It's a Match in Ophthalmology
Fast forward to the 2017 Match and we were curious to hear from Dr. Adepoju...and to ask the big question: did she land the ophthalmology residency?
It’s been a year since we last spoke. Tell us about the fellowship and what you’ve been up to.
The past year has been a whirlwind! After graduation, I moved to Cleveland and began my fellowship at Case Western. My primary responsibility was to oversee a pilot drug study for macular degeneration, which is the leading cause of blindness in the United States. I was working with 24 mice (all had macular degeneration) and measuring the drug’s impact on cholesterol levels in the retina. High levels of cholesterol are known to cause vision deterioration over time. Every week, I did gene sequencing on enzymes from their eyes and liver and recorded the results.
At that time, I was working in the lab and doing a lot of doctoral-level research. I quickly realized how much I missed seeing patients. On paper, the fellowship seemed like a great opportunity but in reality, it did not feel like the best fit going into the Match. So I began reaching out to people for advice.
My cousin, who is an attending at the University of Pennsylvania, encouraged me to contact Wills Eye Hospital in Philadelphia—one of the top-ranked ophthalmology programs in the country. I submitted an application to their medical education department in early September and a month later I was accepted to start their fellowship program. I packed my bags, moved back to my family in Delaware, and never looked back!
What type of work have you been doing with Wills Eye Hospital? Do you have the patient interaction you were hoping for?
It has been a dream come true. I’ve been mostly working with Dr. George Spaeth, the Director of Glaucoma Research, on a quality of life study. We follow glaucoma patients over a five-year period and track any changes or progression of the disease. For me, that involves doing vision exams and optical coherence tomography to check for changes to the fibers of the optic nerve, as well as follow-up calls to see how our patients’ daily lives are impacted. Those encounters should really only take an hour but I love to talk so they can easily turn into three!
Something that I’ve really enjoyed is the advocacy part. Many of the patients we see live in underserved areas and struggle with things like medication adherence and access to pharmaceuticals. We try to understand their unique challenges and develop plans to help them. We had one patient, for example, who relied on the free samples to manage her glaucoma. We connected her with a social worker who has helped with access to medications.
The study started in 2011 so it’s nearly complete. Just thinking about it—it has been such an incredible experience and one that reinvigorated my love of pathology.
And now the burning question: Did it all help you to land an ophthalmology residency?
I am proud to say it has! I The San Francisco Match confirmed earlier this year that I matched into ophthalmology at Nassau University Medical Center (NUMC) in East Meadow, New York and I just found out that my intern year will be at Queens Hospital Center in Jamaica, New York.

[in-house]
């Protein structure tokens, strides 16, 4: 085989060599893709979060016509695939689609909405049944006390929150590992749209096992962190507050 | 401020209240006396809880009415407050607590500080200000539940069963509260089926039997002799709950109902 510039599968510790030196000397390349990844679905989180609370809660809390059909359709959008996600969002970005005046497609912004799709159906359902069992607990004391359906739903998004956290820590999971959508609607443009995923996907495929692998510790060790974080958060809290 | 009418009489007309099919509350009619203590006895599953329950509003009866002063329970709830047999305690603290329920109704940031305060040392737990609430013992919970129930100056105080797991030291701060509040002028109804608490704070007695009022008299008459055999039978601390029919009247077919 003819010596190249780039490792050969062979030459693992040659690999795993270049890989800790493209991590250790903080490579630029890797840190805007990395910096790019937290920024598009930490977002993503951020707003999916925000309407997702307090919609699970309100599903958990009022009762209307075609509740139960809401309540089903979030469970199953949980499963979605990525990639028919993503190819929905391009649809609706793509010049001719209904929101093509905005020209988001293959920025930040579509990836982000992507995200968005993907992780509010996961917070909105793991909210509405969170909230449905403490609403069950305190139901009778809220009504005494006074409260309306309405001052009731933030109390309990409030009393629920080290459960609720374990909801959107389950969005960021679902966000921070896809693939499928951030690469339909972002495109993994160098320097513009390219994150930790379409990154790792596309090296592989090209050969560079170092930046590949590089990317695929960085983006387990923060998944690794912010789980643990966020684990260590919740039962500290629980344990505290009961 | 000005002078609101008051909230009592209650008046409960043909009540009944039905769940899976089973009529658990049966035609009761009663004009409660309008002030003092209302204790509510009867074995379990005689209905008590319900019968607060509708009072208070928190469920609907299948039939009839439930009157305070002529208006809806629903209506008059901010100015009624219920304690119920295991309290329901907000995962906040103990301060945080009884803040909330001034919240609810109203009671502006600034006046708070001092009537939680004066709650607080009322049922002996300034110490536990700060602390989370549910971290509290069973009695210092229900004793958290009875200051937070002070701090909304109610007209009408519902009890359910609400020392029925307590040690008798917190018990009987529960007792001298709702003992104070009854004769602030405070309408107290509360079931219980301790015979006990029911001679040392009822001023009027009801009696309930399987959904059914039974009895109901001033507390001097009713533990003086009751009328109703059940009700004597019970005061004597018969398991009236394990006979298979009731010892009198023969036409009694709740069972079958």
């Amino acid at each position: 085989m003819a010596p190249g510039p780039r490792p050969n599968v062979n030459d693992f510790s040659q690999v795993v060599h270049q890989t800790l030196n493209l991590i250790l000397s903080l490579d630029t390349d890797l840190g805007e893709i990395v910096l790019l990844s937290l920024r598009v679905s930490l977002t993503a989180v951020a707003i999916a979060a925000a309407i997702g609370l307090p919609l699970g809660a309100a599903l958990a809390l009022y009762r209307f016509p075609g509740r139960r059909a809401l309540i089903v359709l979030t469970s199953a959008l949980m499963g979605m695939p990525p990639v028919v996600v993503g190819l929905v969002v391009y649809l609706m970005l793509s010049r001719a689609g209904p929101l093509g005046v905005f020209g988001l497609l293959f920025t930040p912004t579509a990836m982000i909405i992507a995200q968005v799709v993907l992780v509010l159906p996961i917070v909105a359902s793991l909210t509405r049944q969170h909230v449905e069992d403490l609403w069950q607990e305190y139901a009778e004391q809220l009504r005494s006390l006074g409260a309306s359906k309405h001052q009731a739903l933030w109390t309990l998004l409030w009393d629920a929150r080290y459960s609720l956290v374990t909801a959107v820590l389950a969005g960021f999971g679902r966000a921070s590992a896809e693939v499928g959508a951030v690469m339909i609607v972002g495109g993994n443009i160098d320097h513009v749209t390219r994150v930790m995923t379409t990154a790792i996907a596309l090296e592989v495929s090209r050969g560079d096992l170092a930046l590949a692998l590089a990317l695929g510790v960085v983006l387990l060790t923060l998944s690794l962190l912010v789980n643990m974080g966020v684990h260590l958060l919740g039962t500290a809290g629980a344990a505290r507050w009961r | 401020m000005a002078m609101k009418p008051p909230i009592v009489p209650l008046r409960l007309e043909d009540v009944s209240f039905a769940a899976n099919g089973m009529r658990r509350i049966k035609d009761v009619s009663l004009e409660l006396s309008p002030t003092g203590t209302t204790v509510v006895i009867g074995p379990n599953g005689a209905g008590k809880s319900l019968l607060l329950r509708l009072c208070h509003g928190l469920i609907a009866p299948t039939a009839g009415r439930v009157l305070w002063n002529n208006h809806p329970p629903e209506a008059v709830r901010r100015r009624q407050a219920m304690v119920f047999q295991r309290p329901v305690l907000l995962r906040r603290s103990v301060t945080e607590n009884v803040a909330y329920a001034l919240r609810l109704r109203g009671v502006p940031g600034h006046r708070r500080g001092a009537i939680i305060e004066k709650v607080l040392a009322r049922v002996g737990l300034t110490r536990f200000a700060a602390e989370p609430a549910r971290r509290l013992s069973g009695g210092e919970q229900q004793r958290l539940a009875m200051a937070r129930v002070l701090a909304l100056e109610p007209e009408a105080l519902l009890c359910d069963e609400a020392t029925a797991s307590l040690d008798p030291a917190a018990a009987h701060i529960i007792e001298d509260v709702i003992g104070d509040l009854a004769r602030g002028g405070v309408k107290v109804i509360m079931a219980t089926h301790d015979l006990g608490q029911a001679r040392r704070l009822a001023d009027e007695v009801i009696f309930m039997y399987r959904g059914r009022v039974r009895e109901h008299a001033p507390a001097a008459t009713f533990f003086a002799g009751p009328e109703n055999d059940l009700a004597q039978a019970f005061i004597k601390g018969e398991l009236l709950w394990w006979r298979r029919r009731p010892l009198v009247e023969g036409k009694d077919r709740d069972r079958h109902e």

Congratulations! How does it feel?
It’s been a surreal experience. Last year, when I was preparing for the Match, everyone was telling me to go for internal medicine or family medicine. But every fiber of my being was telling me to hold out for ophthalmology. It may have taken me a year longer to land that residency but I wouldn’t change a thing.
The fellowship at Wills Eye Hospital has taught me so much and I’ve gotten to spend the last year with attendings and residents. I’m going to be even more prepared for residency.
What would you say to other AUC students who think ophthalmology isn’t a possibility?
Somebody once told me that I’d never make it to ophthalmology. When I mentioned that to a professor at AUC, she replied, “When you have those types of encounters, turn them into a positive or driving force.”
I took that advice to heart during my third year of medical school. I went to every ophthalmology department during my hospital rotations and asked if I could shadow someone. I got to know as many people as I could and those important connections proved invaluable throughout my residency application.
Yes, we go to an international medical school but at the end of the day we are all going through the same residency process. We are just as capable as any other medical school graduate.
Some people think that ophthalmology exists in a vacuum. How do you connect vision with the larger field of health?
Ophthalmology is a small field but it effects so many other aspects of health. Hypertension, cancer, diabetes, even your everyday sickness can significantly affect vision. This is especially true in the elderly.
My grandmother lost her vision to diabetic retinopathy when I was just a child. She grew up in Nigeria where there is hardly any healthcare. One day, she had a bleed in her eye—something that can be treated with injections—but there was simply no access to that kind of medication. It’s heartbreaking to think that her vision loss could have been prevented.
What does the future look like? Do you have a particular focus in mind?
I’m most interested in the retina and macular degeneration. With no known cure or cause for macular degeneration, it’s really a fascinating area and one that is likely to evolve over the next few years.